My name is Cheryl Hirst and I work as a pediatric hospitalist PA on the CTU inpatient wards at the Health Sciences Centre Children’s Hospital in Winnipeg, Manitoba.
Our story is similar to many: the COVID-19 pandemic has presented multiple challenges to the once-typical way we practise medicine on the inpatient wards.
As a team, we have worked to overcome these challenges and, in the process, have made some significant changes to how we provide care. One of these changes is moving to geographic wards. Normally, we function as 3 teams spread out over 4 different wards on 3 floors.
To allow for separation of staff members and decrease movement across ward locations, each team is now assigned to a specific ward(s). This also helps streamline communication with nursing and ward managers. One ward is also designated for COVID suspect or COVID positive patients. Fortunately, we have not had any COVID positive pediatric cases requiring admission to hospital.
We also have contingency planning to cohort COVID positive patients to a separate 5th ward if the need should arise. In addition, we have agreed to accept younger adults (under 25) should the adult side run out of medicine beds.
Another significant change we have made is moving from bedside rounds to table rounds. There are several rationale for this: it allows team members to practise social distancing, protecting both the care providers and patients and reduces the use for PPE. Pharmacists, subspecialists and allied health care are encouraged to call in virtually via telephone/Zoom/Facetime/Skype.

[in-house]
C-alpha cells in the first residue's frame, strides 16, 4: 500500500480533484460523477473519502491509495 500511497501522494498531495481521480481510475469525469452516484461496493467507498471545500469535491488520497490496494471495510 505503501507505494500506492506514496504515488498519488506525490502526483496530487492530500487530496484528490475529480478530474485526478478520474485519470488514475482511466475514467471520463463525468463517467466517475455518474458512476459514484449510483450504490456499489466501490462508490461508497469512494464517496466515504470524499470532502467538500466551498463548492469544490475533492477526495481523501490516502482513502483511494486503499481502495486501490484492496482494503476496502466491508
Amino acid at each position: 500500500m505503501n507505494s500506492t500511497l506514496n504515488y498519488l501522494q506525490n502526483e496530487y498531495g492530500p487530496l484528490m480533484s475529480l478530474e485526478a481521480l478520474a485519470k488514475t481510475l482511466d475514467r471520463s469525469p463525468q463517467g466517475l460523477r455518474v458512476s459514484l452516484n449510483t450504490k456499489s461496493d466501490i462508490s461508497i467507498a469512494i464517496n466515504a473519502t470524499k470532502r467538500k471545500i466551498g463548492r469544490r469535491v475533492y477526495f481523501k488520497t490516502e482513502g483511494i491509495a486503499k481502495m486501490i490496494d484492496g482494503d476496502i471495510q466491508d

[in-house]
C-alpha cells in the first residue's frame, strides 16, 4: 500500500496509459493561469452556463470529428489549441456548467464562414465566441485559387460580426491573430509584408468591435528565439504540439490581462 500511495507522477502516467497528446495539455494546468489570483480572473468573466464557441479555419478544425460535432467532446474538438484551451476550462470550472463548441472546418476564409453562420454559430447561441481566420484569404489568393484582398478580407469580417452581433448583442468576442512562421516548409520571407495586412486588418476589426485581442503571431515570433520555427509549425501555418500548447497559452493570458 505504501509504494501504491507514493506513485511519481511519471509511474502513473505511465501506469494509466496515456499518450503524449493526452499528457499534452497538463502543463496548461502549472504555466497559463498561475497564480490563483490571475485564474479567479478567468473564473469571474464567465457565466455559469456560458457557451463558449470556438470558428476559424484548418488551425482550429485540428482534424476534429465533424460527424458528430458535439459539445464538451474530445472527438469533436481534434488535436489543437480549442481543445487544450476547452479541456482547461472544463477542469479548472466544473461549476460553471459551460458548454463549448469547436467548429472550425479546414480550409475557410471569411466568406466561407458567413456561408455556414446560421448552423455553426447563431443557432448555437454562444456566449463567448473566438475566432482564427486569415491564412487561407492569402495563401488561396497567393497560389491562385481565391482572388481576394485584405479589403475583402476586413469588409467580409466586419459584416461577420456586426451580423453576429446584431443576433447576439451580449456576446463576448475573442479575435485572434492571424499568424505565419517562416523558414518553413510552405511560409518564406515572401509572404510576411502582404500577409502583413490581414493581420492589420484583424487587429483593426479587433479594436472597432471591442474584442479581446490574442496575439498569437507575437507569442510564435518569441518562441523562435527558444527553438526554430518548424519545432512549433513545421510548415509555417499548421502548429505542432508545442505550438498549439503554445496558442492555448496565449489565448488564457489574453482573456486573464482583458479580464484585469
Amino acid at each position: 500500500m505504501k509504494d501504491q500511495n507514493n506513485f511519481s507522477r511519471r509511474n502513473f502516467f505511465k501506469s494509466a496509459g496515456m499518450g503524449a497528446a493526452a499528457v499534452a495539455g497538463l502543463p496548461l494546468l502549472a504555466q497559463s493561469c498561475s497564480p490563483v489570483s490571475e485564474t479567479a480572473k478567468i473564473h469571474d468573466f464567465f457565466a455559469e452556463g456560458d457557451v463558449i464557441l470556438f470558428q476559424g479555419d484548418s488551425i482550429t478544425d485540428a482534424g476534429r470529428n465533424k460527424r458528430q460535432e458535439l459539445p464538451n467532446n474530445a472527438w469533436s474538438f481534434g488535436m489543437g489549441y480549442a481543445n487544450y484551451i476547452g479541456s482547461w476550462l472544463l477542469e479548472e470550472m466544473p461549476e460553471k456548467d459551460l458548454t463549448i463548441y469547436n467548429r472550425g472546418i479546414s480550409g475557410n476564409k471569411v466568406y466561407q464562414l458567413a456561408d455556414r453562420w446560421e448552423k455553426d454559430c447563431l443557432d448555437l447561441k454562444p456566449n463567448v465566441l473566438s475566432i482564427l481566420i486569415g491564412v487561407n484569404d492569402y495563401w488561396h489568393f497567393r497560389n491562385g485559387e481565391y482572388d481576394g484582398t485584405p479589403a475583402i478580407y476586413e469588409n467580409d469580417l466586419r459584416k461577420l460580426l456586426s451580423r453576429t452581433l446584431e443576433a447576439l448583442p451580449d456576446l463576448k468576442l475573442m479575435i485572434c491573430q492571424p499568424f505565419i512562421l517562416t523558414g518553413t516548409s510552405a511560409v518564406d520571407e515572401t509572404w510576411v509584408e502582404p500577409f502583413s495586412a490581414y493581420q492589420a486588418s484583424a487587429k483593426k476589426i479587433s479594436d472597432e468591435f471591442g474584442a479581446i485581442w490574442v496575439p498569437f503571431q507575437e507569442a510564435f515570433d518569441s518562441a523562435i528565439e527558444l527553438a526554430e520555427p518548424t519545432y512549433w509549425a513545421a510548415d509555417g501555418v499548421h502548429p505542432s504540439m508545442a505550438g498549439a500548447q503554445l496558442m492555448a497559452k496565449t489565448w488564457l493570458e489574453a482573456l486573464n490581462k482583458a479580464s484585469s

We are also limiting daily patient interactions with one coordinated visit to include physical exams (limited to specific relevant systems), answer questions, address concerns and discuss any updates and future plans. This is done with as few providers as possible, maximum of 2. If further communication with the family is needed, we are encouraged to phone them.
The use of PPE has changed almost daily. Currently we are required to wear a mask and eye protection at all times, only changing if they become soiled, wet or damaged and in between meals. All patient interactions require a mask, eye protection, gloves and gown, including proper hand hygiene and stethoscope cleaning.
Handovers are limited to necessary care providers only: senior resident, screening resident and overnight resident. Other house staff may choose to join handover virtually.
We have also made some changes to screening and admitting patients, in particular COVID suspect/positive patients. We are committed to expedited admission of these patients and are prioritized over other admissions or ward tasks to minimize time spent in the emergency department. In fact, COVID suspect/positive patients are assessed by the EMO in the ambulance bay and if stable for the floor, are directly transported to the ward. Deliberate and clear communication has never been more important.
One thing we have not changed is keeping a sense of humor; it is a REQUIREMENT to have fun in pediatrics, pandemic or not. I know I am not alone in experiencing waves of anxiety working on the front lines but when I get to work, I am reminded of the privilege of getting to practise medicine, in providing the best care I can for my patients and their families, and then I am filled with a sense of peace, that I have a team surrounding me that will keep me safe, has my back and will continue to have fun right alongside me.